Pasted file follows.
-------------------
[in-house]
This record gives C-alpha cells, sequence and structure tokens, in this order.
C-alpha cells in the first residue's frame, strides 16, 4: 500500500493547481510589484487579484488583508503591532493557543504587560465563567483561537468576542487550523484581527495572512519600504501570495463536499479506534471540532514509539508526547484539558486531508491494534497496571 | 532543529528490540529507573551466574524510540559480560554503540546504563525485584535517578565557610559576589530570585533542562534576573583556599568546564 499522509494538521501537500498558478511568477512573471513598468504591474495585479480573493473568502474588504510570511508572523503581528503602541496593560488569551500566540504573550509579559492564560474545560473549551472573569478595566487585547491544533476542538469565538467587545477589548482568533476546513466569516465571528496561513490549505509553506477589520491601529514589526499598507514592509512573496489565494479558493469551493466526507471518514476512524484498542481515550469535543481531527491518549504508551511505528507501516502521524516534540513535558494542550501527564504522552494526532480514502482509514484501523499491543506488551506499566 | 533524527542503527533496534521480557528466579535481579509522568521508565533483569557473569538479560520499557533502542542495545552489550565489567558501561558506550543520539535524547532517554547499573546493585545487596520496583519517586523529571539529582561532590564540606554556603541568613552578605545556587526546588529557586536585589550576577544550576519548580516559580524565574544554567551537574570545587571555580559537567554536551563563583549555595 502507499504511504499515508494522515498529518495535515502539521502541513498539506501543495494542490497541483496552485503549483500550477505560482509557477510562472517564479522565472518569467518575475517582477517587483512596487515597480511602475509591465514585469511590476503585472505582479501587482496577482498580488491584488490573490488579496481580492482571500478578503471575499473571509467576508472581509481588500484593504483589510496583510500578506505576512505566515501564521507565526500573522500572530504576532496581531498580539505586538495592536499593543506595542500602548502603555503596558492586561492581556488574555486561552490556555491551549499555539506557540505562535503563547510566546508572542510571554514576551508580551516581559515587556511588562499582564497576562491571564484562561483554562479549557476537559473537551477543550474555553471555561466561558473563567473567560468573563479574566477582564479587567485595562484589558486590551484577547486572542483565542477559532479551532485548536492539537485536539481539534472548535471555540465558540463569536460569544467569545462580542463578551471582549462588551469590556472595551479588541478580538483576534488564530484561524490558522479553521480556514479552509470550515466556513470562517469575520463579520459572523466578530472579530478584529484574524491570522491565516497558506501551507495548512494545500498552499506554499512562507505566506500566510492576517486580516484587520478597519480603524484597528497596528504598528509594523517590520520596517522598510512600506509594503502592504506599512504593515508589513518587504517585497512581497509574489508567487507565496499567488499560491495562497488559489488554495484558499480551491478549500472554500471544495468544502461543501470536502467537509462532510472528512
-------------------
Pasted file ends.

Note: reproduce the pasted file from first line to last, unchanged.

[in-house]
This record gives C-alpha cells, sequence and structure tokens, in this order.
C-alpha cells in the first residue's frame, strides 16, 4: 500500500493547481510589484487579484488583508503591532493557543504587560465563567483561537468576542487550523484581527495572512519600504501570495463536499479506534471540532514509539508526547484539558486531508491494534497496571 | 532543529528490540529507573551466574524510540559480560554503540546504563525485584535517578565557610559576589530570585533542562534576573583556599568546564 499522509494538521501537500498558478511568477512573471513598468504591474495585479480573493473568502474588504510570511508572523503581528503602541496593560488569551500566540504573550509579559492564560474545560473549551472573569478595566487585547491544533476542538469565538467587545477589548482568533476546513466569516465571528496561513490549505509553506477589520491601529514589526499598507514592509512573496489565494479558493469551493466526507471518514476512524484498542481515550469535543481531527491518549504508551511505528507501516502521524516534540513535558494542550501527564504522552494526532480514502482509514484501523499491543506488551506499566 | 533524527542503527533496534521480557528466579535481579509522568521508565533483569557473569538479560520499557533502542542495545552489550565489567558501561558506550543520539535524547532517554547499573546493585545487596520496583519517586523529571539529582561532590564540606554556603541568613552578605545556587526546588529557586536585589550576577544550576519548580516559580524565574544554567551537574570545587571555580559537567554536551563563583549555595 502507499504511504499515508494522515498529518495535515502539521502541513498539506501543495494542490497541483496552485503549483500550477505560482509557477510562472517564479522565472518569467518575475517582477517587483512596487515597480511602475509591465514585469511590476503585472505582479501587482496577482498580488491584488490573490488579496481580492482571500478578503471575499473571509467576508472581509481588500484593504483589510496583510500578506505576512505566515501564521507565526500573522500572530504576532496581531498580539505586538495592536499593543506595542500602548502603555503596558492586561492581556488574555486561552490556555491551549499555539506557540505562535503563547510566546508572542510571554514576551508580551516581559515587556511588562499582564497576562491571564484562561483554562479549557476537559473537551477543550474555553471555561466561558473563567473567560468573563479574566477582564479587567485595562484589558486590551484577547486572542483565542477559532479551532485548536492539537485536539481539534472548535471555540465558540463569536460569544467569545462580542463578551471582549462588551469590556472595551479588541478580538483576534488564530484561524490558522479553521480556514479552509470550515466556513470562517469575520463579520459572523466578530472579530478584529484574524491570522491565516497558506501551507495548512494545500498552499506554499512562507505566506500566510492576517486580516484587520478597519480603524484597528497596528504598528509594523517590520520596517522598510512600506509594503502592504506599512504593515508589513518587504517585497512581497509574489508567487507565496499567488499560491495562497488559489488554495484558499480551491478549500472554500471544495468544502461543501470536502467537509462532510472528512